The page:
Thursday, October 15, 2015

Staking Newly Planted Trees

            It’s looking to be windy around here for the next few days; makes me think about the trees I’ve planted recently.

           Tree roots not only suck water, they also anchor the tree to the ground. My newly planted tree’s roots have been sucking water, but have not had enough time to anchor themselves in the ground. They try and send out roots into the soil but the wind causes the trees to rock back and forth in their holes, snapping off any attempt at gaining a foot hold. This is why I stake them.

            Staking your newly planted tree keeps the root ball from moving; holding it in place long enough to give the young new roots a chance at burrowing into the soil.

            When staking a tree, tri-pod arrangement is employed. The first stake should be pounded into the ground 3 to 4 feet out from the west side of the tree. We have prevailing winds from the west so naturally you will want one of these guy wire ropes to hold your tree from what typically comes from this direction.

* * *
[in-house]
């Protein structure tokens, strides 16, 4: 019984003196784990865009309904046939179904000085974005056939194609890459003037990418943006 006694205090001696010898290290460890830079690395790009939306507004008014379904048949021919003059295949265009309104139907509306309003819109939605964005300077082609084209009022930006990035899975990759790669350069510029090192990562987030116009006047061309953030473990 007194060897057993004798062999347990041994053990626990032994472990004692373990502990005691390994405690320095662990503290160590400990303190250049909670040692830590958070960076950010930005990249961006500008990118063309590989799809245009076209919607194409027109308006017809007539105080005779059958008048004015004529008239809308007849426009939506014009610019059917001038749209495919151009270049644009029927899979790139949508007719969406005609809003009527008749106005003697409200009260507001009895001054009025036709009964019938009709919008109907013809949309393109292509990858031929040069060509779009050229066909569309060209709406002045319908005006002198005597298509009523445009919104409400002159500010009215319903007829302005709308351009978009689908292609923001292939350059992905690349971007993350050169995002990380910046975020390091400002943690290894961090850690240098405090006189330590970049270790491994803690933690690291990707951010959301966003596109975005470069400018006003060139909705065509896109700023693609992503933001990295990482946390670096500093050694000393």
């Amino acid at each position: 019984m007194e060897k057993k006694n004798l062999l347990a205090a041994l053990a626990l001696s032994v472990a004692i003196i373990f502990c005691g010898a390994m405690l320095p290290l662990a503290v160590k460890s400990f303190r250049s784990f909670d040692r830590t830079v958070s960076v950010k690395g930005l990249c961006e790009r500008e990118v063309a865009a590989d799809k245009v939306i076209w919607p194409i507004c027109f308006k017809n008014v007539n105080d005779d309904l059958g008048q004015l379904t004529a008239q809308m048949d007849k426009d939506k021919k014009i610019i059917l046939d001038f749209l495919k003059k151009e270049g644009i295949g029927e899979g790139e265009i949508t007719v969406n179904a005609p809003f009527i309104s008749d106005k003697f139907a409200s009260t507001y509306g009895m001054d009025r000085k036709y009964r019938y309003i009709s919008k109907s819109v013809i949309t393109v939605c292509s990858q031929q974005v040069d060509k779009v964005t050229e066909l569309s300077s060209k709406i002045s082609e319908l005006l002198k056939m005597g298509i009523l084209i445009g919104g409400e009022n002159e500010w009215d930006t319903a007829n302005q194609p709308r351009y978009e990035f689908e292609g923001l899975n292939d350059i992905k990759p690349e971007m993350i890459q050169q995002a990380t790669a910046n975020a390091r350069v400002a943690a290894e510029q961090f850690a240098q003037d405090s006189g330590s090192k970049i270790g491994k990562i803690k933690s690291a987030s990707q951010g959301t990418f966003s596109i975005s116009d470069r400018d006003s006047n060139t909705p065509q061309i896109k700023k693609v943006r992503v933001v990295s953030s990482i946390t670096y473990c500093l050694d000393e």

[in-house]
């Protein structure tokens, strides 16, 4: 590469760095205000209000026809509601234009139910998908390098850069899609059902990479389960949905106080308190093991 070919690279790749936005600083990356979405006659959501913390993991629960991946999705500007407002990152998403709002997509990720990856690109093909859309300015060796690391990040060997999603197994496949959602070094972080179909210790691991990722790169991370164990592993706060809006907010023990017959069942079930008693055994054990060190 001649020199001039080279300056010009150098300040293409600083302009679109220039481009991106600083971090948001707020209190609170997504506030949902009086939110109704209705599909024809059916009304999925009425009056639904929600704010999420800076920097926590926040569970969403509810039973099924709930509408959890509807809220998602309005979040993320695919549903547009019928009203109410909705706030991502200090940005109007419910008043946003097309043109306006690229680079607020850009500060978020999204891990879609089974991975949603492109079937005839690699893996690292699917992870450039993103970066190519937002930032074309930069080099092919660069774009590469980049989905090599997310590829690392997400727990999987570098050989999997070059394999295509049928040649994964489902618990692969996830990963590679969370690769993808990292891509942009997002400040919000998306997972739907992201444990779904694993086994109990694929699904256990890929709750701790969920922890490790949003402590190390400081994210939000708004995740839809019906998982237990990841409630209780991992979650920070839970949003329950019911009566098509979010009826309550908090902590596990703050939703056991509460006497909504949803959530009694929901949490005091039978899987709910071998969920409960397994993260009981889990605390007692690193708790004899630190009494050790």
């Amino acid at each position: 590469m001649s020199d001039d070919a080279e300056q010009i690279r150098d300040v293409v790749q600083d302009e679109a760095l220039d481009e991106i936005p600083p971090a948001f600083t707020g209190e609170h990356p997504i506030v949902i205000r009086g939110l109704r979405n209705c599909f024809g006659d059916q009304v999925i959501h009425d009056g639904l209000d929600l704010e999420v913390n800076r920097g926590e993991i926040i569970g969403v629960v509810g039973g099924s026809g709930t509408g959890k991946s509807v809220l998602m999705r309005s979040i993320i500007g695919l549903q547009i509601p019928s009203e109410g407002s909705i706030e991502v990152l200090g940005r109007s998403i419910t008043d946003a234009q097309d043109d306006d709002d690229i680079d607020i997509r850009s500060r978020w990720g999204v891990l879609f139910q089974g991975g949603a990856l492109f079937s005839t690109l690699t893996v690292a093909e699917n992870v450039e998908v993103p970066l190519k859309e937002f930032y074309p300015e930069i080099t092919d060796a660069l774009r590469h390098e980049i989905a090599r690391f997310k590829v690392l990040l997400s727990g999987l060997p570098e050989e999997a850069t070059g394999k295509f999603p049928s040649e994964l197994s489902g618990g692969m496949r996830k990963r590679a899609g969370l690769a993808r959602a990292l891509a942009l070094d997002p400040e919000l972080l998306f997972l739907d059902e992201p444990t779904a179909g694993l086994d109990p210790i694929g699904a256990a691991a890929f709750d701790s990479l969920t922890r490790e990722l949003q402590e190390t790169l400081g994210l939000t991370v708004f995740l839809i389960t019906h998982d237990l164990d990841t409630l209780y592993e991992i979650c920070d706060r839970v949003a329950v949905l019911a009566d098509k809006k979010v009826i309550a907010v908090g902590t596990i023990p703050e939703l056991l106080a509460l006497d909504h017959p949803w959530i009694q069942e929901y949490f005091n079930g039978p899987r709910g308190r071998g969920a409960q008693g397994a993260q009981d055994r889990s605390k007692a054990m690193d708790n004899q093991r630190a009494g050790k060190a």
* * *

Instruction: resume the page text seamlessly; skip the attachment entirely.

If this west side rope is at a twelve o-clock position the other two stakes should be at a four and seven o-clock position. This setup will secure the tree from any wind, from any direction.

            Keep all three ropes secured to their stakes for two years. After the second year remove the 4:00 rope; usually this is the least windy side. You want to start introducing the tree to some wind; this strengthens the tree’s trunk. To keep the tree tied up too long, and then remove them all, the tree will be like a cooked noodle with very little supportive rigidness at all.

            After the third year remove the 8:00 rope; this will gives the tree more reasons to wiggle, thus gaining more starch in its drawers.

            By the end of the fourth year, sometime in the late fall when the leaves have fallen, remove the western rope.

            Now it is standing there with its bare face to the wind; and it is a bare face to be sure; not a whisker on it, not a leaf, not an acorn, nothing but bare twigs and branches to catch the wind. This gives the tree six more months of backbone building until it faces a summer with a full head of leafy, wind catching, hair.

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